The young priest, Father Duchesne, went first to have his fortune read. Marie took his long white hand, looked at it, and then began to run off her cards. "I see a long journey across water for you, Father. You will go to a town all cut up by water; built on islands, it seems to be, with rivers and green fields all about. And you will visit an old lady with a white cap and gold hoops in her ears, and you will be very happy there."
"Mais, oui," said the priest, with a melancholy smile. "C'est L'Isle-Adam, chez ma mere. Vous etes tres savante, ma fille." He patted her yellow turban, calling, "Venez donc, mes garcons! Il y a ici une veritable clairvoyante!"
Marie was clever at fortune-telling, indulging in a light irony that amused the crowd. She told old Brunot, the miser, that he would lose all his money, marry a girl of sixteen, and live happily on a crust. Sholte, the fat Russian boy, who lived for his stomach, was to be disappointed in love, grow thin, and shoot himself from despondency. Amedee was to have twenty children, and nineteen of them were to be girls. Amedee slapped Frank on the back and asked him why he didn't see what the fortune-teller would promise him. But Frank shook off his friendly hand and grunted, "She tell my fortune long ago; bad enough!" Then he withdrew to a corner and sat glowering at his wife.
Frank's case was all the more painful because he had no one in particular to fix his jealousy upon. Sometimes he could have thanked the man who would bring him evidence against his wife. He had discharged a good farm-boy, Jan Smirka, because he thought Marie was fond of him; but she had not seemed to miss Jan when he was gone, and she had been just as kind to the next boy. The farm-hands would always do anything for Marie; Frank couldn't find one so surly that he would not make an effort to please her. At the bottom of his heart Frank knew well enough that if he could once give up his grudge, his wife would come back to him. But he could never in the world do that. The grudge was fundamental. Perhaps he could not have given it up if he had tried. Perhaps he got more satisfaction out of feeling himself abused than he would have got out of being loved. If he could once have made Marie thoroughly unhappy, he might have relented and raised her from the dust. But she had never humbled herself. In the first days of their love she had been his slave; she had admired him abandonedly. But the moment he began to bully her and to be unjust, she began to draw away; at first in tearful amazement, then in quiet, unspoken disgust. The distance between them had widened and hardened. It no longer contracted and brought them suddenly together. The spark of her life went somewhere else, and he was always watching to surprise it. He knew that somewhere she must get a feeling to live upon, for she was not a woman who could live without loving. He wanted to prove to himself the wrong he felt. What did she hide in her heart? Where did it go? Even Frank had his churlish delicacies; he never reminded her of how much she had once loved him. For that Marie was grateful to him.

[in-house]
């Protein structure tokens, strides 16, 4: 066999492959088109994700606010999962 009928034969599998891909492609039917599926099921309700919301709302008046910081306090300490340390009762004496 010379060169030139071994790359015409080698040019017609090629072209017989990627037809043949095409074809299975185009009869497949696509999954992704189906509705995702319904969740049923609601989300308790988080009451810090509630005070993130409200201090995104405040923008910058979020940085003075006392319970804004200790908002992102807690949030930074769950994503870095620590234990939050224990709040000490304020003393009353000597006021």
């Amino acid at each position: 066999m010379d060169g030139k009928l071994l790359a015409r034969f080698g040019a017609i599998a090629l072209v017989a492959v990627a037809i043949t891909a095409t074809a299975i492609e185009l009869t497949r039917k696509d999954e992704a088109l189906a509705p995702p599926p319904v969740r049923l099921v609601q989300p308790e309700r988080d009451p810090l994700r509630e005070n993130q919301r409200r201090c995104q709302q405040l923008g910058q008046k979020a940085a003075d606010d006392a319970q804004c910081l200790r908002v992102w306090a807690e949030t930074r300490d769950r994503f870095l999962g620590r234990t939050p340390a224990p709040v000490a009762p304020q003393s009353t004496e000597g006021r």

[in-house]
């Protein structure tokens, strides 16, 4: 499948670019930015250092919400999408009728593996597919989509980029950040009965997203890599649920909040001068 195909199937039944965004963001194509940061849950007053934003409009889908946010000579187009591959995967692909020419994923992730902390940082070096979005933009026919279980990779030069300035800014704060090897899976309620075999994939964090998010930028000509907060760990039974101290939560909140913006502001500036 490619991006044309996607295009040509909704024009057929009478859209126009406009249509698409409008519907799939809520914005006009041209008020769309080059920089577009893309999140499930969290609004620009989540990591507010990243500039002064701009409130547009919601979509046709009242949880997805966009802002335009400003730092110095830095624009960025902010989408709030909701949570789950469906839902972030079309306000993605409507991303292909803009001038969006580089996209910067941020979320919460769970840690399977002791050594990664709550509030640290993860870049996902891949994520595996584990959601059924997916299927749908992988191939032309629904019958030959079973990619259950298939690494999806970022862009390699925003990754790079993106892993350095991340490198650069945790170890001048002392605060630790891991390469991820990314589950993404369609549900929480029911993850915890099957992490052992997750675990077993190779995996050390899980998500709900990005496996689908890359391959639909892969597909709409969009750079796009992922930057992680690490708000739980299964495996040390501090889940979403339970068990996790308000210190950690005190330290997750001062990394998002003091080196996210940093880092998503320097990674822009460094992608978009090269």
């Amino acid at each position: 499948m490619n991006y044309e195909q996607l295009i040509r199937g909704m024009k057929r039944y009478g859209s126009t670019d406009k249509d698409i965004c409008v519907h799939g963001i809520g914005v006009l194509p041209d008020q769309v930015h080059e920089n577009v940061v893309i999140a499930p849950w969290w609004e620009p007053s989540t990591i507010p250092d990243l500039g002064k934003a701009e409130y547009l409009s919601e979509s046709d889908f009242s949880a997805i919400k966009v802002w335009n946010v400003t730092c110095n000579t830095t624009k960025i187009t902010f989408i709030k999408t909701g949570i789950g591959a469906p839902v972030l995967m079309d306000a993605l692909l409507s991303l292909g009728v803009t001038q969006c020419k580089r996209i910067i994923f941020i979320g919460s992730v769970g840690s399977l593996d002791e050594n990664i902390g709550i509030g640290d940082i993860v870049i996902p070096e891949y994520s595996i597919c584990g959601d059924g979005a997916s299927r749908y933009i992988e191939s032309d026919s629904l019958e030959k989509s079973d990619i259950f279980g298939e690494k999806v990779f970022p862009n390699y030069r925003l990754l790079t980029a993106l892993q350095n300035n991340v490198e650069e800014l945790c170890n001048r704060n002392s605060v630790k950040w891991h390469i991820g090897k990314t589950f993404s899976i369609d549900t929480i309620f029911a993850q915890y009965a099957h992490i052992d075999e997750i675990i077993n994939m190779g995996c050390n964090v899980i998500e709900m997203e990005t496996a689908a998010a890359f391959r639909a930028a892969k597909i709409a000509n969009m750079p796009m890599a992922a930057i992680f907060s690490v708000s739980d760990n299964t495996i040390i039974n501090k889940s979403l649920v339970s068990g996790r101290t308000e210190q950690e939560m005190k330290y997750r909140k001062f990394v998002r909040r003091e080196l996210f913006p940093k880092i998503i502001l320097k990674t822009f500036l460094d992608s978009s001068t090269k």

While Marie was chattering to the French boys, Amedee called Emil to the back of the room and whispered to him that they were going to play a joke on the girls. At eleven o'clock, Amedee was to go up to the switchboard in the vestibule and turn off the electric lights, and every boy would have a chance to kiss his sweetheart before Father Duchesne could find his way up the stairs to turn the current on again. The only difficulty was the candle in Marie's tent; perhaps, as Emil had no sweetheart, he would oblige the boys by blowing out the candle. Emil said he would undertake to do that.
At five minutes to eleven he sauntered up to Marie's booth, and the French boys dispersed to find their girls. He leaned over the card-table and gave himself up to looking at her. "Do you think you could tell my fortune?" he murmured. It was the first word he had had alone with her for almost a year. "My luck hasn't changed any. It's just the same."